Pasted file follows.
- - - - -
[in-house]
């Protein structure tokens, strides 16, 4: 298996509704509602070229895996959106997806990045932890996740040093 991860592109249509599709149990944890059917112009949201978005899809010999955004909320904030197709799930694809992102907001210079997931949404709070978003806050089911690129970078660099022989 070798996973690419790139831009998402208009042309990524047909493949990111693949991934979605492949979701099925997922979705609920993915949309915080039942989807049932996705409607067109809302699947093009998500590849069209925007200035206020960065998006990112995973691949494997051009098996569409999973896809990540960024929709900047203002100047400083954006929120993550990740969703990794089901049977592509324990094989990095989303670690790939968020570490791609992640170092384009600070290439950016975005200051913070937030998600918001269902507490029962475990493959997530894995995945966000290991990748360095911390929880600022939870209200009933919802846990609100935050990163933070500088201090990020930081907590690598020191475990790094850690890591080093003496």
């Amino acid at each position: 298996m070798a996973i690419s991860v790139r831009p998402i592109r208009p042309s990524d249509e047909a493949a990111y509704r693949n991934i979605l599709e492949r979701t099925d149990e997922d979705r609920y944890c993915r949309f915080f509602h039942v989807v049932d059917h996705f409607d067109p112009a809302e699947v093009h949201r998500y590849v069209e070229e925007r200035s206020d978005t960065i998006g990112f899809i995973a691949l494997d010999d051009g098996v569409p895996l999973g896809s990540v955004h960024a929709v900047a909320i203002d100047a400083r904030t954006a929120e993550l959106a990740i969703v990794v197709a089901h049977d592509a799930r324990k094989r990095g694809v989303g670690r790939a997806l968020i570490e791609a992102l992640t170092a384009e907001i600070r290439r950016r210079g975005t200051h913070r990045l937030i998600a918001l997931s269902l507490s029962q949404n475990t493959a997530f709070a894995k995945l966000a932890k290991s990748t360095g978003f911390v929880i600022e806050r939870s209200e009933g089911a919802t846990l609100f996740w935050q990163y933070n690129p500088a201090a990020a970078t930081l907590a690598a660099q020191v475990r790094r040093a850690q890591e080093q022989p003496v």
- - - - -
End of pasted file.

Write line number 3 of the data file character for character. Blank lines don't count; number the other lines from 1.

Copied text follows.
């Amino acid at each position: 298996m070798a996973i690419s991860v790139r831009p998402i592109r208009p042309s990524d249509e047909a493949a990111y509704r693949n991934i979605l599709e492949r979701t099925d149990e997922d979705r609920y944890c993915r949309f915080f509602h039942v989807v049932d059917h996705f409607d067109p112009a809302e699947v093009h949201r998500y590849v069209e070229e925007r200035s206020d978005t960065i998006g990112f899809i995973a691949l494997d010999d051009g098996v569409p895996l999973g896809s990540v955004h960024a929709v900047a909320i203002d100047a400083r904030t954006a929120e993550l959106a990740i969703v990794v197709a089901h049977d592509a799930r324990k094989r990095g694809v989303g670690r790939a997806l968020i570490e791609a992102l992640t170092a384009e907001i600070r290439r950016r210079g975005t200051h913070r990045l937030i998600a918001l997931s269902l507490s029962q949404n475990t493959a997530f709070a894995k995945l966000a932890k290991s990748t360095g978003f911390v929880i600022e806050r939870s209200e009933g089911a919802t846990l609100f996740w935050q990163y933070n690129p500088a201090a990020a970078t930081l907590a690598a660099q020191v475990r790094r040093a850690q890591e080093q022989p003496v």